Magnetic resonance imaging and genetic investigation of a case of Rottweiler leukoencephalomyelopathy.

Hirschvogel, Katrin; Matiasek, Kaspar; Flatz, Katharina; Drögemüller, Michaela; Drögemüller, Cord; Reiner, Bärbel; Fischer, Andrea (2013). Magnetic resonance imaging and genetic investigation of a case of Rottweiler leukoencephalomyelopathy. BMC veterinary research, 9(57), p. 57. BioMed Central 10.1186/1746-6148-9-57

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BACKGROUND Leukoencephalomyelopathy is an inherited neurodegenerative disorder that affects the white matter of the spinal cord and brain and is known to occur in the Rottweiler breed. Due to the lack of a genetic test for this disorder, post mortem neuropathological examinations are required to confirm the diagnosis. Leukoencephalopathy with brain stem and spinal cord involvement and elevated lactate levels is a rare, autosomal recessive disorder in humans that was recently described to have clinical features and magnetic resonance imaging (MRI) findings that are similar to the histopathologic lesions that define leukoencephalomyelopathy in Rottweilers. Leukoencephalopathy with brain stem and spinal cord involvement is caused by mutations in the DARS2 gene, which encodes a mitochondrial aspartyl-tRNA synthetase. The objective of this case report is to present the results of MRI and candidate gene analysis of a case of Rottweiler leukoencephalomyelopathy to investigate the hypothesis that leukoencephalomyelopathy in Rottweilers could serve as an animal model of human leukoencephalopathy with brain stem and spinal cord involvement. CASE PRESENTATION A two-and-a-half-year-old male purebred Rottweiler was evaluated for generalised progressive ataxia with hypermetria that was most evident in the thoracic limbs. MRI (T2-weighted) demonstrated well-circumscribed hyperintense signals within both lateral funiculi that extended from the level of the first to the sixth cervical vertebral body. A neurodegenerative disorder was suspected based on the progressive clinical course and MRI findings, and Rottweiler leukoencephalomyelopathy was subsequently confirmed via histopathology. The DARS2 gene was investigated as a causative candidate, but a sequence analysis failed to identify any disease-associated variants in the DNA sequence. CONCLUSION It was concluded that MRI may aid in the pre-mortem diagnosis of suspected cases of leukoencephalomyelopathy. Genes other than DARS2 may be involved in Rottweiler leukoencephalomyelopathy and may also be relevant in human leukoencephalopathy with brain stem and spinal cord involvement.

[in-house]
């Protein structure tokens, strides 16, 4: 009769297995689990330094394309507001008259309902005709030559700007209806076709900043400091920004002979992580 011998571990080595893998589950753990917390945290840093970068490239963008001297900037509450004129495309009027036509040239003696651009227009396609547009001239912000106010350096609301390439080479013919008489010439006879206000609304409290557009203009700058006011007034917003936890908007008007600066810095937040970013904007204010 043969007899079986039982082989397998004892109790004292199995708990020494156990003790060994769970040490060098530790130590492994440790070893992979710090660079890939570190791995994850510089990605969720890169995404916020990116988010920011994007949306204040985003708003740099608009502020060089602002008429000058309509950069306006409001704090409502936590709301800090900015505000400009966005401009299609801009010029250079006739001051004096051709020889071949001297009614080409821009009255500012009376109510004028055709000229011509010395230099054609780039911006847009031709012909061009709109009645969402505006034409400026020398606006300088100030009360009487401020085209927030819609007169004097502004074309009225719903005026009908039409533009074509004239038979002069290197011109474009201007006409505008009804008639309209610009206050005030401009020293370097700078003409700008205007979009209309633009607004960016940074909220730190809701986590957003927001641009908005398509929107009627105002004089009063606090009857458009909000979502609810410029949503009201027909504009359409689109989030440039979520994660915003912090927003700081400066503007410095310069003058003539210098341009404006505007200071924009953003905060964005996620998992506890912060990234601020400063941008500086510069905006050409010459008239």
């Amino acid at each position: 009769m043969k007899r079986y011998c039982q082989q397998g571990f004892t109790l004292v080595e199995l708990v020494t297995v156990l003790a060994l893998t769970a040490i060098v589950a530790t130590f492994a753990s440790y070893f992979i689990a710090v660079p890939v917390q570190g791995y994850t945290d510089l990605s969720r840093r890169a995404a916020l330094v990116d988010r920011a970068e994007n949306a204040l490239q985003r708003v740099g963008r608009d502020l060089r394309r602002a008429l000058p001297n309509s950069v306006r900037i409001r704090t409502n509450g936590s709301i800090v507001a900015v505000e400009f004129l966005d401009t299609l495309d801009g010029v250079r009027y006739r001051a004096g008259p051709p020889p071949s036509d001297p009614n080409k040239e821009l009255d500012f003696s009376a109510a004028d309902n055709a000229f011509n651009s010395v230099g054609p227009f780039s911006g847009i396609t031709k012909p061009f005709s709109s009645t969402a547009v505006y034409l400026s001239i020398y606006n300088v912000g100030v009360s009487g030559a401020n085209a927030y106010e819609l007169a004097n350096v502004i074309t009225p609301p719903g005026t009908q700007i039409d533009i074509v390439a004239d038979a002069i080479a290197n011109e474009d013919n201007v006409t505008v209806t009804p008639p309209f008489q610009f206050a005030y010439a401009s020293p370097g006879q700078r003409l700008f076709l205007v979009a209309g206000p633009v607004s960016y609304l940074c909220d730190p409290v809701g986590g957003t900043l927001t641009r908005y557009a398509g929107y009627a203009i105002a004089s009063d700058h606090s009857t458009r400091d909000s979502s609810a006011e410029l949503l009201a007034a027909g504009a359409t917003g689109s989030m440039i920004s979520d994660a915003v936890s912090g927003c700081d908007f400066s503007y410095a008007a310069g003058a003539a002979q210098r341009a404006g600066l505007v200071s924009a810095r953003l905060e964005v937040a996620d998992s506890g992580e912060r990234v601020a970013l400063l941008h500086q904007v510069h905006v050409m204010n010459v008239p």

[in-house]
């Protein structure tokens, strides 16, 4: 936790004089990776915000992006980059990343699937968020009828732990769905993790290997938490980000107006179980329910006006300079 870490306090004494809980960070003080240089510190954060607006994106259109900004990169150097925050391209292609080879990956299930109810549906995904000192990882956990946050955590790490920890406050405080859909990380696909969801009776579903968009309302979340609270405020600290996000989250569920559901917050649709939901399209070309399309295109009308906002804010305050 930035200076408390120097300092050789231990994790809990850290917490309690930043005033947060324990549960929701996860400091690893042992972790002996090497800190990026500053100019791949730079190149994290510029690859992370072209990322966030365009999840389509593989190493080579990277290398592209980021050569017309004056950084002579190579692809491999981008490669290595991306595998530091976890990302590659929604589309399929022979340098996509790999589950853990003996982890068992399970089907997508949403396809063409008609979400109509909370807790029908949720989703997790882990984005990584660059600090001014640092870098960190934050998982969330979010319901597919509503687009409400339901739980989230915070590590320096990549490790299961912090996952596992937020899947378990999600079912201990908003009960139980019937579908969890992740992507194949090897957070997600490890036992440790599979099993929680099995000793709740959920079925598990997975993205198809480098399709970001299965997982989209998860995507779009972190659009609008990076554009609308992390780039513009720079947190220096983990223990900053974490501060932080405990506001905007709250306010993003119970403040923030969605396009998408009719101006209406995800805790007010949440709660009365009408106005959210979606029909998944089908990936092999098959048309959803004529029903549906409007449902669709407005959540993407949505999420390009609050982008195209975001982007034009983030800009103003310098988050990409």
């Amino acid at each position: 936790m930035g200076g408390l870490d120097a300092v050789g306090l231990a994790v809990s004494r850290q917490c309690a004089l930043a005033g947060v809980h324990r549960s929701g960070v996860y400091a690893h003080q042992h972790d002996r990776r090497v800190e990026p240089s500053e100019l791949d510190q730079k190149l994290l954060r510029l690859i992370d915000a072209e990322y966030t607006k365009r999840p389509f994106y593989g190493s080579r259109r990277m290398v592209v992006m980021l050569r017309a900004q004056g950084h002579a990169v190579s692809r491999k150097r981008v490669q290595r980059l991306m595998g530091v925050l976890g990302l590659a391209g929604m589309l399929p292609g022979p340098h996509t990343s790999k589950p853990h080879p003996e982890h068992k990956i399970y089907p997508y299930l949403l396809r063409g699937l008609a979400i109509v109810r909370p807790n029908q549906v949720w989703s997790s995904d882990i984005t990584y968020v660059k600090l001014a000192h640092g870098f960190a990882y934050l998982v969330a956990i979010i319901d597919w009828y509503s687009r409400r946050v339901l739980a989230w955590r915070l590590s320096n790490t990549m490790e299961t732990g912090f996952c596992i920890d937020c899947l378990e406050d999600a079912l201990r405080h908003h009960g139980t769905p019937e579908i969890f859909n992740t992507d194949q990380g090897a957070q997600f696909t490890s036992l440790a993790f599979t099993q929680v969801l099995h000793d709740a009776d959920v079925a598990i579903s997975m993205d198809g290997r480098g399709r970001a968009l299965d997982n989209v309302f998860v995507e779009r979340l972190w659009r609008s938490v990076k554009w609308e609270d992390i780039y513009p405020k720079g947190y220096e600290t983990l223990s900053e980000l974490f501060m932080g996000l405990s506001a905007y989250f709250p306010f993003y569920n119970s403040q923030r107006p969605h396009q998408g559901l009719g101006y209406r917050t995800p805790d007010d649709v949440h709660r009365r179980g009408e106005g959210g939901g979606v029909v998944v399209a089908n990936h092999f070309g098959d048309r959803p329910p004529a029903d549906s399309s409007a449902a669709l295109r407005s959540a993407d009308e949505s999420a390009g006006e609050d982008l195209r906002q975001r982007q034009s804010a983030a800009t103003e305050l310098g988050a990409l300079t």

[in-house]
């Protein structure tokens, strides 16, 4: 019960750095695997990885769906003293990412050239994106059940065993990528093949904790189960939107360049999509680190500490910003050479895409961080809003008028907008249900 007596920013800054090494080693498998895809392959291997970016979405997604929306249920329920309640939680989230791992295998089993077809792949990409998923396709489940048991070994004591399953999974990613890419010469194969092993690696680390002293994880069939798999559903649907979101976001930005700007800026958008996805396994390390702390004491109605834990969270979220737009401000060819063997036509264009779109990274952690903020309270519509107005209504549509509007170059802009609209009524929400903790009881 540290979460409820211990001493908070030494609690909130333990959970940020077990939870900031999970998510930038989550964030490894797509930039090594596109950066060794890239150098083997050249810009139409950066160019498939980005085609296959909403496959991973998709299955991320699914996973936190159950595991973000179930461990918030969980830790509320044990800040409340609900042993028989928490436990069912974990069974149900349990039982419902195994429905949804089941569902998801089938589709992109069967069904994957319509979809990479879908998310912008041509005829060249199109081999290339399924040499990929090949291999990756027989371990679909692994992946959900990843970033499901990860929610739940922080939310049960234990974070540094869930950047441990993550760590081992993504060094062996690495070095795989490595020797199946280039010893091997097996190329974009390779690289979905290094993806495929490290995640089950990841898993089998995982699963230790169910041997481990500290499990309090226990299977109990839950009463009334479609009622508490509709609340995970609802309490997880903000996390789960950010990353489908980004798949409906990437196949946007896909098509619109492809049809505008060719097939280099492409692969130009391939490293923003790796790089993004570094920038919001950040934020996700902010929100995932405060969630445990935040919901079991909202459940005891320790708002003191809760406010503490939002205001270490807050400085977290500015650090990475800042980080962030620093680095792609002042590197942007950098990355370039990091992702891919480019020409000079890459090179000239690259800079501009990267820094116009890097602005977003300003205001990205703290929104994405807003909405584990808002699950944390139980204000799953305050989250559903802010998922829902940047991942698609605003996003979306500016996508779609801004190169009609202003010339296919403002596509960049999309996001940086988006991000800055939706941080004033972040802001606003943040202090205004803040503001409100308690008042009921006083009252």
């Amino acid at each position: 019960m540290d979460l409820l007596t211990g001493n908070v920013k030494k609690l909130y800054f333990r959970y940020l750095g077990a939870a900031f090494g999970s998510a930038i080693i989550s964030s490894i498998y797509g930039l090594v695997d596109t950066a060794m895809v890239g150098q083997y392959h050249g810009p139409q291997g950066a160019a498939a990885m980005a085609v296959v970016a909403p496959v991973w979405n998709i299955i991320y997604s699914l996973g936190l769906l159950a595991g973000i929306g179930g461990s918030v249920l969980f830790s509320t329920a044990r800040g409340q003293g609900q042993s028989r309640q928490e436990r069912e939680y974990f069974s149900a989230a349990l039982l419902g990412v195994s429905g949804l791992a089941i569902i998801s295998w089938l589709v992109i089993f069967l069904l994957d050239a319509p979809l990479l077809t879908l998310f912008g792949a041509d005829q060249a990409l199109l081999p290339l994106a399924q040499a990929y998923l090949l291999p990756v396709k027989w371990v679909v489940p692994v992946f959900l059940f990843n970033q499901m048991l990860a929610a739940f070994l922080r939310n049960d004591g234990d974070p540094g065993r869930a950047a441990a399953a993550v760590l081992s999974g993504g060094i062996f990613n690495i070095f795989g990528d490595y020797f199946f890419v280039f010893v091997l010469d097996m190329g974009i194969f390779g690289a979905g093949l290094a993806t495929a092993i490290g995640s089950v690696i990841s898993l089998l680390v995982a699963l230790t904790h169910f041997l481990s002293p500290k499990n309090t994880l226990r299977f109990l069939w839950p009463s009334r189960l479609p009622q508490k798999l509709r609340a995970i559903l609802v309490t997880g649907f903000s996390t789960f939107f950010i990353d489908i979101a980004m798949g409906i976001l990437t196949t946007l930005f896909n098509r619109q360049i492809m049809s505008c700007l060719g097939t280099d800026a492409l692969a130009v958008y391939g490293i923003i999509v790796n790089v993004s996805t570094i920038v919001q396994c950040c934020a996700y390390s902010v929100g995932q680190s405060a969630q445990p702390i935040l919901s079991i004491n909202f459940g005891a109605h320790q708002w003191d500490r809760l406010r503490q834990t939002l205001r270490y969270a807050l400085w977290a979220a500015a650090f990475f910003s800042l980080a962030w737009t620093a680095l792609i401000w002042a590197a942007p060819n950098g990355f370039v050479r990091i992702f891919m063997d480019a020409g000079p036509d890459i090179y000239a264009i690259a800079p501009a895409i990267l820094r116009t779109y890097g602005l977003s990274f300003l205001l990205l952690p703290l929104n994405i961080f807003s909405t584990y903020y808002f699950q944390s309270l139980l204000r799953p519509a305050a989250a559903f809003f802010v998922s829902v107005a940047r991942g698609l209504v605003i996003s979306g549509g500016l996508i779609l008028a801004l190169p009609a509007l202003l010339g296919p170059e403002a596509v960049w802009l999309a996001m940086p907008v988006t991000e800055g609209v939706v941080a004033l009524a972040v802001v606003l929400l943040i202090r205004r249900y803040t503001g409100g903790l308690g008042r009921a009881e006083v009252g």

Item Type:

Journal Article (Original Article)

Division/Institute:

05 Veterinary Medicine > Research Foci > NeuroCenter
05 Veterinary Medicine > Department of Clinical Research and Veterinary Public Health (DCR-VPH) > Institute of Genetics
05 Veterinary Medicine > Department of Clinical Research and Veterinary Public Health (DCR-VPH)

UniBE Contributor:

Drögemüller, Michaela and Drögemüller, Cord

Subjects:

500 Science > 590 Animals (Zoology)
600 Technology > 630 Agriculture

ISSN:

1746-6148

Publisher:

BioMed Central

Language:

English

Submitter:

Susanne Portner

Date Deposited:

18 Jul 2014 11:48

Last Modified:

26 Jun 2016 01:47

Publisher DOI:

10.1186/1746-6148-9-57

PubMed ID:

23531239

BORIS DOI:

10.7892/boris.43905

URI:

https://boris.unibe.ch/id/eprint/43905

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